AC servo motors are electric motors that operate on alternating current (AC). They have a stator that generates a rotating magnetic field and a rotor that follows the field.

AC servo motors can be further divided into two types: synchronous and asynchronous.

  • Synchronous AC servo motors have a permanent magnet rotor that rotates at the same speed as the stator field. They are more efficient, precise, and responsive than asynchronous motors, but they require a more complex controller and a position sensor.
  • Asynchronous AC servo motors have a wound rotor that induces a current and a magnetic field that lags behind the stator field. They are simpler, cheaper, and more rugged than synchronous motors, but they have lower efficiency, accuracy, and speed.

AC servo motors are suitable for high-power applications that require high speed, torque, and reliability. They are commonly used in industrial machines, robotics, CNC machines, etc.

DC Servo Motors

DC servo motors are electric motors that operate on direct current (DC). They have a permanent magnet stator that generates a fixed magnetic field and a wound rotor that rotates when a current is applied.

DC servo motors can be further divided into two types: brushed and brushless.

  • Brushed DC servo motors have a commutator and brushes that switch the current direction in the rotor windings. They are simple, inexpensive, and easy to control, but they have lower efficiency, lifespan, and speed due to friction and wear of the brushes.
  • Brushless DC servo motors have an electronic controller that switches the current direction in the stator windings. They are more efficient, durable, and fast than brushed motors, but they require a more sophisticated controller and a position sensor.

DC servo motors are suitable for low-power applications that require high precision, responsiveness, and smooth motion. They are commonly used in hobby projects, toy cars, CD/DVD players, etc.

Linear Servo Motors

Linear servo motors are electric motors that produce linear motion instead of rotary motion. They have a stationary part called a forcer or primary that contains coils or magnets, and a moving part called a platen or secondary that contains magnets or iron cores.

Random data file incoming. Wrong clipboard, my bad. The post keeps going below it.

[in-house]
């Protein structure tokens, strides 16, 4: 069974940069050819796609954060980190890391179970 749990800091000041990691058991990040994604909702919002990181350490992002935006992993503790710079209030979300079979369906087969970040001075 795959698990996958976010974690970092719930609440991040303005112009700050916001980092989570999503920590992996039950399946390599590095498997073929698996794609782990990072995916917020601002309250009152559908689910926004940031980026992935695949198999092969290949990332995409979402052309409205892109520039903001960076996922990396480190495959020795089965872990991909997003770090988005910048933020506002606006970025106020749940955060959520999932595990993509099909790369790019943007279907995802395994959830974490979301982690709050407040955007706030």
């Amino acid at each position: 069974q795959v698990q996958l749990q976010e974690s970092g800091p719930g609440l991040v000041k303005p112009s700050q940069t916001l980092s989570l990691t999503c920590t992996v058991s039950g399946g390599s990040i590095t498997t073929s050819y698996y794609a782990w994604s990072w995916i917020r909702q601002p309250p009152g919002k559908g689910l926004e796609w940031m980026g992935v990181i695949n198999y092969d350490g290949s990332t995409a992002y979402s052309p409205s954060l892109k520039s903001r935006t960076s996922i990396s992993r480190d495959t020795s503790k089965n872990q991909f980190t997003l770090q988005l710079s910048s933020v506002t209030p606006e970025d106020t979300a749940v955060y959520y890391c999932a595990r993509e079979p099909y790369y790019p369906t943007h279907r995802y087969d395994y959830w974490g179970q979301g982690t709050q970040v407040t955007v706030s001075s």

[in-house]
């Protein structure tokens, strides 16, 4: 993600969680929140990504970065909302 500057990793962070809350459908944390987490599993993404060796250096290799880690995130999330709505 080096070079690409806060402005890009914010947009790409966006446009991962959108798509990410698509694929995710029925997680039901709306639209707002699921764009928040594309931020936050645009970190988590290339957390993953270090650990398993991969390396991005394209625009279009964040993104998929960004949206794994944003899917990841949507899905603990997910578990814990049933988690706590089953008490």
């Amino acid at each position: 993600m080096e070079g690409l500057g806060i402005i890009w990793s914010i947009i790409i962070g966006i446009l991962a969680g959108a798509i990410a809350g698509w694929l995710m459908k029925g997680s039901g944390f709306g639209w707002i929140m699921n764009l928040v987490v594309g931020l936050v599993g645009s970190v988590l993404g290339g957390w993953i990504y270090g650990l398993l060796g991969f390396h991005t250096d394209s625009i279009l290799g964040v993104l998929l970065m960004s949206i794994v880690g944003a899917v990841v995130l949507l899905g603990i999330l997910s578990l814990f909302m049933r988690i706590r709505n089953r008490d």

Linear servo motors can be further divided into two types: iron-core and ironless.

  • Iron-core linear servo motors have iron cores in the platen that interact with the magnetic field of the forcer. They have high force density, stiffness, and accuracy, but they also have high cogging force, weight, and heat generation.
  • Ironless linear servo motors have no iron cores in the platen, only magnets. They have low cogging force, weight, and heat generation, but they also have low force density, stiffness, and accuracy.
  • Linear servo motors are suitable for applications that require high speed, acceleration, and precision over long distances. They are commonly used in semiconductor manufacturing, metrology, laser cutting, etc.

How to Control a Servo Motor?

The control of a servo motor depends on the type of motor, the feedback mechanism, and the application requirements.

Generally, there are two types of control signals that can be used to control a servo motor: analog and digital.

  • Analog control signals are continuous voltage or current signals that vary proportionally to the desired setpoint. They are typically used for simple or low-cost servo systems that do not require high accuracy or resolution. For example, a potentiometer can be used to generate an analog control signal for a hobby servo motor.